Cat Naps - Carb Related?
My friend seems to occasionally need to fall asleep at around 3 - 3.30pm - even when we are out and about. For instance, we were driving along the other day when he pulled over - didn’t say anything - turned the car engine off and shut his eyes for a catnap. Around 15 minutes later and he wakes up and is refreshed enough to carry on. I get tired at this time of the day also but I find it harder to fall asleep. I find movement will help me to stay awake. My friend, however, literally cannot stay awake when the need for a nap hits - he has to nap #nap.
Having monitored him, we noted that this happens when he eats a large carb breakfast #carohydrates followed by a large 2nd carb meal. Interesting but Is this NORMAL?
There is an article in the HuffingtonPost.com.au which points out that the reason we feel sleepy after lunch, or after eating in general, is due to the amount of insulin produced after certain meals, which can trigger our 'happy' and 'sleep' hormones.
"After eating -- particularly sugary foods -- insulin is produced by the pancreas which then converts these sugars (glucose), circulating in the bloodstream into glycogen within our cells,"
"Excessive secretion of insulin causes the essential amino acid tryptophan to move into the brain. Once in the brain, it leads to increased production of serotonin and melatonin, which are two neurotransmitters that have a calming effect and help regulate sleep. Interestingly, around 90 percent of the body's serotonin is found in the gut, where it regulates intestinal movements."
Accredited practising dietitian Jemma O'Hanlon agrees, saying the amount of carbohydrates we eat at lunch can affect how sleepy we feel afterward.
"Carbohydrate containing foods such as bread, pasta, rice and potatoes boost the production of a neurotransmitter known as serotonin, which can boost our mood but also make us feel content and possibly sleepy," O'Hanlon told HuffPost Australia.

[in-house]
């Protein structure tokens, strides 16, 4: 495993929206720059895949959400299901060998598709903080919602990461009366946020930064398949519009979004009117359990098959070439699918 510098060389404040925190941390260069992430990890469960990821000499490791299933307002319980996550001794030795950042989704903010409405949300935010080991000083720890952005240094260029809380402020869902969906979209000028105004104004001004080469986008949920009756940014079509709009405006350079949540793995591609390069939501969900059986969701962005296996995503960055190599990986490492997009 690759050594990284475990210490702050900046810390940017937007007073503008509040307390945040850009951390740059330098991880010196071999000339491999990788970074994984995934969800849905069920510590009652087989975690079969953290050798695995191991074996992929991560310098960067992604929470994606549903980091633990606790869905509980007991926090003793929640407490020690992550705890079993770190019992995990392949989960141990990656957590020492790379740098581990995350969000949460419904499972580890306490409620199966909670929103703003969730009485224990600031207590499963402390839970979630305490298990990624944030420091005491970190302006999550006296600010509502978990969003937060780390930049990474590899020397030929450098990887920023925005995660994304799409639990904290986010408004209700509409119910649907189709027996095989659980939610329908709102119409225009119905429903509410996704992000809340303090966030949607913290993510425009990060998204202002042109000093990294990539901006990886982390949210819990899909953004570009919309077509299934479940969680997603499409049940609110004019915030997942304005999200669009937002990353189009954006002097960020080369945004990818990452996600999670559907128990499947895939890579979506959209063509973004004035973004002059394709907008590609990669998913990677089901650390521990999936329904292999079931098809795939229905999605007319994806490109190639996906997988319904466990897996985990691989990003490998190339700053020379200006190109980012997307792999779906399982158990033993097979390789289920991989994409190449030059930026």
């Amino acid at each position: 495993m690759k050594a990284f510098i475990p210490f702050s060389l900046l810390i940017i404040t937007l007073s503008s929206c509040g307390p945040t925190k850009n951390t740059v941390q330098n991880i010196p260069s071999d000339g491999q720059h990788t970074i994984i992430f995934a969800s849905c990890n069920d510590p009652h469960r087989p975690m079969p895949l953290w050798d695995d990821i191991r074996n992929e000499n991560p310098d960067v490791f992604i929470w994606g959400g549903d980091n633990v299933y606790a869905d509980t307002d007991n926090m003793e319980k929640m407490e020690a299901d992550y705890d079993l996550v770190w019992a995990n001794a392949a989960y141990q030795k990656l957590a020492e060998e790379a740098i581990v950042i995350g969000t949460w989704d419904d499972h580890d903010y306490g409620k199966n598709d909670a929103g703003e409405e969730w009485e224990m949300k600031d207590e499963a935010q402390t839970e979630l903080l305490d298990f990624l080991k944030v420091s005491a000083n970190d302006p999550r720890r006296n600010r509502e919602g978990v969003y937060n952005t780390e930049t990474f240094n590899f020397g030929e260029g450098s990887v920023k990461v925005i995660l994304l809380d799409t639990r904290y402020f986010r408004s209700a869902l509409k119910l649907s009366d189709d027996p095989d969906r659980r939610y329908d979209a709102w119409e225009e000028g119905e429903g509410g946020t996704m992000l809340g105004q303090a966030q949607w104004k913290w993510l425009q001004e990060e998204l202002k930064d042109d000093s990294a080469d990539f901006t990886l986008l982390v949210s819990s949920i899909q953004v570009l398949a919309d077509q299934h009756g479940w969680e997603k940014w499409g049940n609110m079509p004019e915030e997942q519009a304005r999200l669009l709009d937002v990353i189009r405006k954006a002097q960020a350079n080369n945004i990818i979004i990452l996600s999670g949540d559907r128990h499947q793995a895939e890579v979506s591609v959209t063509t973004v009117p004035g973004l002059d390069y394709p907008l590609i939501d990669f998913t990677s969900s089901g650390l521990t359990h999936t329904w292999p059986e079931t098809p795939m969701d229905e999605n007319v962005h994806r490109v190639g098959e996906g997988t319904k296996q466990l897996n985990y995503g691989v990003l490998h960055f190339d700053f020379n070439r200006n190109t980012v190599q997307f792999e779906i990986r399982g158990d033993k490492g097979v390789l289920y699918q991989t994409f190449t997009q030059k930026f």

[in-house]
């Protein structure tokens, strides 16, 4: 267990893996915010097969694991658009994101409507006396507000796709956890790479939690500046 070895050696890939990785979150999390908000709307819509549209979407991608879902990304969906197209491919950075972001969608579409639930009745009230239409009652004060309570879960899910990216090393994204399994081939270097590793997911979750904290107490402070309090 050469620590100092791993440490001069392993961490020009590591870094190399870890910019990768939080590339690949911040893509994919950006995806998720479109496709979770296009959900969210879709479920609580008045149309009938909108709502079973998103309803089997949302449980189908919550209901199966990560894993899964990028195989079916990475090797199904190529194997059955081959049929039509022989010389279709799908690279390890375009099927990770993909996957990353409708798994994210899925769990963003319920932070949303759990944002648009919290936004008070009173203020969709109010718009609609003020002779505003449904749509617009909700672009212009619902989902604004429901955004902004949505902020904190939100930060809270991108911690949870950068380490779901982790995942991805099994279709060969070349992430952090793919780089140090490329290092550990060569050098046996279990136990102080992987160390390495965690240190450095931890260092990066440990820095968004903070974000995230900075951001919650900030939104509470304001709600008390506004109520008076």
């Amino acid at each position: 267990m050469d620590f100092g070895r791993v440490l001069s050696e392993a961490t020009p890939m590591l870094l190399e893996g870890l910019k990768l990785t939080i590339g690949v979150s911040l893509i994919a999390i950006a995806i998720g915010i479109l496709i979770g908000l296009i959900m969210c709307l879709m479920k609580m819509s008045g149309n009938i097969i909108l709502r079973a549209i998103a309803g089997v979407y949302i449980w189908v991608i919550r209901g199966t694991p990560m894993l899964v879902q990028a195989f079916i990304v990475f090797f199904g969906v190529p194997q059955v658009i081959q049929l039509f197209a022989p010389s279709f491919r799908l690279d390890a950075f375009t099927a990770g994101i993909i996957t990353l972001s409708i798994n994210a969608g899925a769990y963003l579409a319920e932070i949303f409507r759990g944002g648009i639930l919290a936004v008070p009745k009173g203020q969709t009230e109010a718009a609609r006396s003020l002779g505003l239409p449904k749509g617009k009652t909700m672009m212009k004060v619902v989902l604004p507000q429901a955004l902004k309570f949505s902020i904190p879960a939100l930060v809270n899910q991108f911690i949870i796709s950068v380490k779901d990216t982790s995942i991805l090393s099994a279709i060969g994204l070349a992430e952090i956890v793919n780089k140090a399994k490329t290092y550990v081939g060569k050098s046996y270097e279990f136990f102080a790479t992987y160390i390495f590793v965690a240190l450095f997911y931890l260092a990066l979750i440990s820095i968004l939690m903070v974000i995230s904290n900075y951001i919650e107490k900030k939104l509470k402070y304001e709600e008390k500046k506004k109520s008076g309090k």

General overeating, large portions and the consumption of particularly fatty meals can leave you feeling sleepy because the body has to work overtime and utilise more energy to break down the quantity of food."
Another reason could be improved performance:
"Research says a 5-minute nap produced few benefits in comparison with the no-nap control. The 10-minute nap produced immediate improvements in all outcome measures (including sleep latency, subjective sleepiness, fatigue, vigor, and cognitive performance), with some of these benefits maintained for as long as 155 minutes. The 20-minute nap was associated with improvements emerging 35 minutes after napping and lasting up to 125 minutes after napping. The 30-minute nap produced a period of impaired alertness and performance immediately after napping, indicative of sleep inertia, followed by improvements lasting up to 155 minutes after the nap."
- Brooks A., Lack L. (2006) A Brief Afternoon Nap Following Nocturnal Sleep Restriction: Which Nap Duration is Most Recuperative?
So there you have it - afternoon power naps can be good for you and can be due to eating a high carbohydrate and fatty meal.
If you find you need to nap regularly without eating high carbohydrate and fatty meals or you're not benefiting from improved mental performance, then have a word with your doctor as they may want to rule out any mineral or vitamin deficiency or other serious conditions that may cause this need to nap.